So we’ve done our research and identified hotels that look right. And notice that I said “hotels” in the plural. If you get your heart set on one particular location, you’re really not going to save any money by comparing prices and offers. Try to identify a handful of properties that appeal to you, both in terms of what they look like but also where they are located. And write to each one. Yep, you read that correctly: write to each hotel, introduce yourself and your plans, and ask for their best available rate. It should go without saying but just to be safe: you can’t wait until the last minute to write and hope for a great offer. You. Have. To. Plan.
Once you’ve received replies from each hotel, then it comes down to comparing the offers and what works best for you. Remember, just because one of the hotels is cheaper than all the others, consider where they are located and what that means for your travel plans – sites to visit and the bites to experience. Return to their websites, and confirm that the hotel still gives you all the feels that you were hoping for. Your gut was right when you first started but is it still correct? Double-checking never hurt anyone and can only lead to the perfect vacation and holiday experience. And once you’ve made a decision, do the right thing and write to the other hotels thanking them for their time but that you’ve chosen a different property and that you hope to visit their property soon (even if you aren’t, but you might).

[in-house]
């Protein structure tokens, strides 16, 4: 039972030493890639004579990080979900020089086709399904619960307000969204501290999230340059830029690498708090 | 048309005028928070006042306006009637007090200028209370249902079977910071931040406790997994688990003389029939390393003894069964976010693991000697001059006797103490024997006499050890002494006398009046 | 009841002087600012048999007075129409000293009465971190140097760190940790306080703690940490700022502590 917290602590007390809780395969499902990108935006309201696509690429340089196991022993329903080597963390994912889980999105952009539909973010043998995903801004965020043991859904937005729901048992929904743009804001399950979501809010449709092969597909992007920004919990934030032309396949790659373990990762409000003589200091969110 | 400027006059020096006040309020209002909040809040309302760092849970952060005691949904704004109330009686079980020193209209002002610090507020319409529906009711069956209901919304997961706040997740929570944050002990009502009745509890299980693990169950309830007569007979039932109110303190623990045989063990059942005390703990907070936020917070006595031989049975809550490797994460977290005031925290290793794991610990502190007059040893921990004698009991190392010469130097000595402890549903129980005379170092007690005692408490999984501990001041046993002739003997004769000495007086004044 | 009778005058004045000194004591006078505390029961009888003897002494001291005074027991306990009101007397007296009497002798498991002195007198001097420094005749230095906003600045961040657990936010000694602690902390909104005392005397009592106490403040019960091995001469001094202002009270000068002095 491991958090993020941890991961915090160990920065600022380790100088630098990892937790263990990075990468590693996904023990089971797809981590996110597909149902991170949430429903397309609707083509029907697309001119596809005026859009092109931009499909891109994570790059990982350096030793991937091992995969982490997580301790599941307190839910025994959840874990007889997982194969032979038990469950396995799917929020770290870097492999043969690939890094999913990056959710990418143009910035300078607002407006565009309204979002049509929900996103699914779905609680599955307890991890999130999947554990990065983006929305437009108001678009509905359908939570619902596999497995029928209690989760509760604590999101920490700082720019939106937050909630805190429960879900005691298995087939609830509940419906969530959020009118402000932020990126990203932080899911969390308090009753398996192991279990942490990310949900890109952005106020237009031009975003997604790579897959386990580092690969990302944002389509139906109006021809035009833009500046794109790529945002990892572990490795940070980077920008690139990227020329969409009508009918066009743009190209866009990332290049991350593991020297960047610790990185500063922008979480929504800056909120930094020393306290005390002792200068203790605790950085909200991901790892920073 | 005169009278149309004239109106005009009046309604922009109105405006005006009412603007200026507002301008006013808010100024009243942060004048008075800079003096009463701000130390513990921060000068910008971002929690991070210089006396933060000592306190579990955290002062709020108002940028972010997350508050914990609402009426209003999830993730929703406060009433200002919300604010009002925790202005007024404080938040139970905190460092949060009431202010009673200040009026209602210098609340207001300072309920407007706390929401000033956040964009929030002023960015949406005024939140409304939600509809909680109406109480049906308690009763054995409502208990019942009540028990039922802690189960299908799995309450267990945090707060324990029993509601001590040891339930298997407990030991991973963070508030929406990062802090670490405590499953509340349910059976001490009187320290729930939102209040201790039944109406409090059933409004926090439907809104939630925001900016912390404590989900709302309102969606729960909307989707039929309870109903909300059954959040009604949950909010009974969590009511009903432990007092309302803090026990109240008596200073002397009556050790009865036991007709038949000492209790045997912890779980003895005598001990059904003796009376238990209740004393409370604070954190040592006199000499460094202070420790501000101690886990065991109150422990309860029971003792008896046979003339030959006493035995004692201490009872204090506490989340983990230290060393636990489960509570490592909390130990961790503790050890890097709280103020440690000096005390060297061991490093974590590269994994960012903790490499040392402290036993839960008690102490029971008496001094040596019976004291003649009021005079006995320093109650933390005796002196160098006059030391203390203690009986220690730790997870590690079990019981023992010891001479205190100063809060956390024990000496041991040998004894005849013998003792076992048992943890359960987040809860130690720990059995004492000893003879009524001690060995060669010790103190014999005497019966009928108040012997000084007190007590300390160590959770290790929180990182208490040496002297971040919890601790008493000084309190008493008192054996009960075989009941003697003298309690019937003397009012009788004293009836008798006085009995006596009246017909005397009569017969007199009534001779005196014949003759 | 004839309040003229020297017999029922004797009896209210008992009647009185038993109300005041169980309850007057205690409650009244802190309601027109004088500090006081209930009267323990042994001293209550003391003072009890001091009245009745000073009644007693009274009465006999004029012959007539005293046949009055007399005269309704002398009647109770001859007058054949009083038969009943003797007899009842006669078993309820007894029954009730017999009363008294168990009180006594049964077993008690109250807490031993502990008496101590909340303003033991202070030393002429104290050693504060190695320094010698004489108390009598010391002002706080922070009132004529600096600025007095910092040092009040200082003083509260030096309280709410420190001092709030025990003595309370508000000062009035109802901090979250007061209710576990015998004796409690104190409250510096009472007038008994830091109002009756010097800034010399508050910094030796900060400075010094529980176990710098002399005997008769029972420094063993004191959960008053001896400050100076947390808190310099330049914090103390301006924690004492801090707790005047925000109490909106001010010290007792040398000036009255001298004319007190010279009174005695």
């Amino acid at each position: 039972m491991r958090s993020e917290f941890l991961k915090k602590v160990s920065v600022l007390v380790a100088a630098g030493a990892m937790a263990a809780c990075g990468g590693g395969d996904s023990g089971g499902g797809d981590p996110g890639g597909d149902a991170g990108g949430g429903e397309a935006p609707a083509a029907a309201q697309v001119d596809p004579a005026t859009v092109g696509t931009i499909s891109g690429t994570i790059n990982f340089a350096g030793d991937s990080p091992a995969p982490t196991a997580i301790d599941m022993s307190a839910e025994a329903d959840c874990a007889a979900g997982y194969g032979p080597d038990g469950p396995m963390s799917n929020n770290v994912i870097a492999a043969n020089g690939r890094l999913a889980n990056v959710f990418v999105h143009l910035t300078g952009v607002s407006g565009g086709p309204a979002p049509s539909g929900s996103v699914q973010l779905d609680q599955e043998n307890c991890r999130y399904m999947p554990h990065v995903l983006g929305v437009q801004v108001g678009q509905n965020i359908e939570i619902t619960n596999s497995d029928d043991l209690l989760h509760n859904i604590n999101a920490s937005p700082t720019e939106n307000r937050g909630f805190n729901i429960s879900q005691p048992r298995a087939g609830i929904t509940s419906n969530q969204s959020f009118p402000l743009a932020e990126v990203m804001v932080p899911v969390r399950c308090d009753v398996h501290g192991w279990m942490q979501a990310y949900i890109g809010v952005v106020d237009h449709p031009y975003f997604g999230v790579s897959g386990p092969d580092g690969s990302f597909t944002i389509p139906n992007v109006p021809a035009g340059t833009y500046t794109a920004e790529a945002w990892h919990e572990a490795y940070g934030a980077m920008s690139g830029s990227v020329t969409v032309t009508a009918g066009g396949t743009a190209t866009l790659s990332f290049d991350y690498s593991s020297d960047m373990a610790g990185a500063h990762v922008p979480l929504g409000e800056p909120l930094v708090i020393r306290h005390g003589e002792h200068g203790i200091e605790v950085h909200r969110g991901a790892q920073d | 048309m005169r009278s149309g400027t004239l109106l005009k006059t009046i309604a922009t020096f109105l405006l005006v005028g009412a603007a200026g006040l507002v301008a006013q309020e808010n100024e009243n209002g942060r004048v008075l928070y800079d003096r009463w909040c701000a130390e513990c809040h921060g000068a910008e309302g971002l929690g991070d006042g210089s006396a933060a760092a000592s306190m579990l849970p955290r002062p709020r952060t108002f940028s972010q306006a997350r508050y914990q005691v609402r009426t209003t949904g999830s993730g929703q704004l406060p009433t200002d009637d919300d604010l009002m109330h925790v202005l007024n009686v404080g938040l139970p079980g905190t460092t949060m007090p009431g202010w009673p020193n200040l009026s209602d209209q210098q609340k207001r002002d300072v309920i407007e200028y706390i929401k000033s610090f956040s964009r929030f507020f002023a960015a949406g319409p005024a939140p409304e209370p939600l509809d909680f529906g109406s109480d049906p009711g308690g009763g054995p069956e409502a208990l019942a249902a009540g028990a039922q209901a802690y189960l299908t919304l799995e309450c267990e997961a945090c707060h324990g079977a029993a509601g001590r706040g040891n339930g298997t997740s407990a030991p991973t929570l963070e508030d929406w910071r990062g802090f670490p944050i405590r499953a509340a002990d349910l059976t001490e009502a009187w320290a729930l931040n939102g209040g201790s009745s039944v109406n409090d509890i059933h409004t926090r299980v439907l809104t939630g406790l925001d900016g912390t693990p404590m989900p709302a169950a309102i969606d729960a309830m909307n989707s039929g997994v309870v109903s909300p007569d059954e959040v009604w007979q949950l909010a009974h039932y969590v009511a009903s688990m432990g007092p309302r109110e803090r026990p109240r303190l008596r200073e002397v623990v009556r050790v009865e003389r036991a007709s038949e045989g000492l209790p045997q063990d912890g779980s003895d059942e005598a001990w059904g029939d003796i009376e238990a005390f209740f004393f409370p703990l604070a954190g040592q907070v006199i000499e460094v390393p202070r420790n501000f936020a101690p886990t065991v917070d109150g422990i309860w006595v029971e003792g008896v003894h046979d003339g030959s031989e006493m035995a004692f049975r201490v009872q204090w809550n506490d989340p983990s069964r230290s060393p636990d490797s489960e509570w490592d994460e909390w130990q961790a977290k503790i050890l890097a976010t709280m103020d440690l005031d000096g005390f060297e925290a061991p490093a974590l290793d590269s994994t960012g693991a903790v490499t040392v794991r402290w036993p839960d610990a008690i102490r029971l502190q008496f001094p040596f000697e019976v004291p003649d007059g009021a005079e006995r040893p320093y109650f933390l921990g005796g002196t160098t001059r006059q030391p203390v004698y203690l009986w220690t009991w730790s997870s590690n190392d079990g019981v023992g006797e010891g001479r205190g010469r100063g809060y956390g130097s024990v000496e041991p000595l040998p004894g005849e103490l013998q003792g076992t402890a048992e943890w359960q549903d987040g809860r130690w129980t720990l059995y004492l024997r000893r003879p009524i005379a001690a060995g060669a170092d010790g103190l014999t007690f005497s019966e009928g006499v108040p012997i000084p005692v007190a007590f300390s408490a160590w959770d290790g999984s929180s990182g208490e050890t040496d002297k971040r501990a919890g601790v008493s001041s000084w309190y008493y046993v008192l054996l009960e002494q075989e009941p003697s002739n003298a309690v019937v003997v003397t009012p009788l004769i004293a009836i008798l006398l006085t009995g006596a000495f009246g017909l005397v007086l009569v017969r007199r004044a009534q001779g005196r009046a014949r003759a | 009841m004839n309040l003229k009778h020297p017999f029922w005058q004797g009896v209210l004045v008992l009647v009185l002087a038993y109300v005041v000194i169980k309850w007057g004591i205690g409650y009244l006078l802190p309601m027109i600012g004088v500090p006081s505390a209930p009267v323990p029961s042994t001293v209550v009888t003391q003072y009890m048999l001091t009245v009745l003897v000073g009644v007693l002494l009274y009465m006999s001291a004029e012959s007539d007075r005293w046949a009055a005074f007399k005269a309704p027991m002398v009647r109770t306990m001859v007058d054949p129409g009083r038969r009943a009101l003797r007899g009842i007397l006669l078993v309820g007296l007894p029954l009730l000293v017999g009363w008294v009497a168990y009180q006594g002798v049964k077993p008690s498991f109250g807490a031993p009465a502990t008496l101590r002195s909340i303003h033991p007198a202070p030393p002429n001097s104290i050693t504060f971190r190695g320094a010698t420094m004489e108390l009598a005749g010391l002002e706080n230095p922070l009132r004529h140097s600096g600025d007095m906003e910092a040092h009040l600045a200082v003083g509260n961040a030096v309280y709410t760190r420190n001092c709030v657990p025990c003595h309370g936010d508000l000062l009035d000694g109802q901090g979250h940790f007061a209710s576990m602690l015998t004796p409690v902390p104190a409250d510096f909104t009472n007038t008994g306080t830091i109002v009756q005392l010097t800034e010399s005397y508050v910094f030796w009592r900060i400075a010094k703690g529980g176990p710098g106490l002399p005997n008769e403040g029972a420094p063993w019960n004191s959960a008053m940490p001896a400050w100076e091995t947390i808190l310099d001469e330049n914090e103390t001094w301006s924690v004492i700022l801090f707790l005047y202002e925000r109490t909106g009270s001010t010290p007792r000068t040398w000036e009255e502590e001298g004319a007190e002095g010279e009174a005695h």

Remember: someone has to get the “bad” room, it just doesn’t have to be you. Take your time, do your research, write some emails and most of all, be polite and considerate when you check in and you’ll be on your way to the start of a memorable holiday.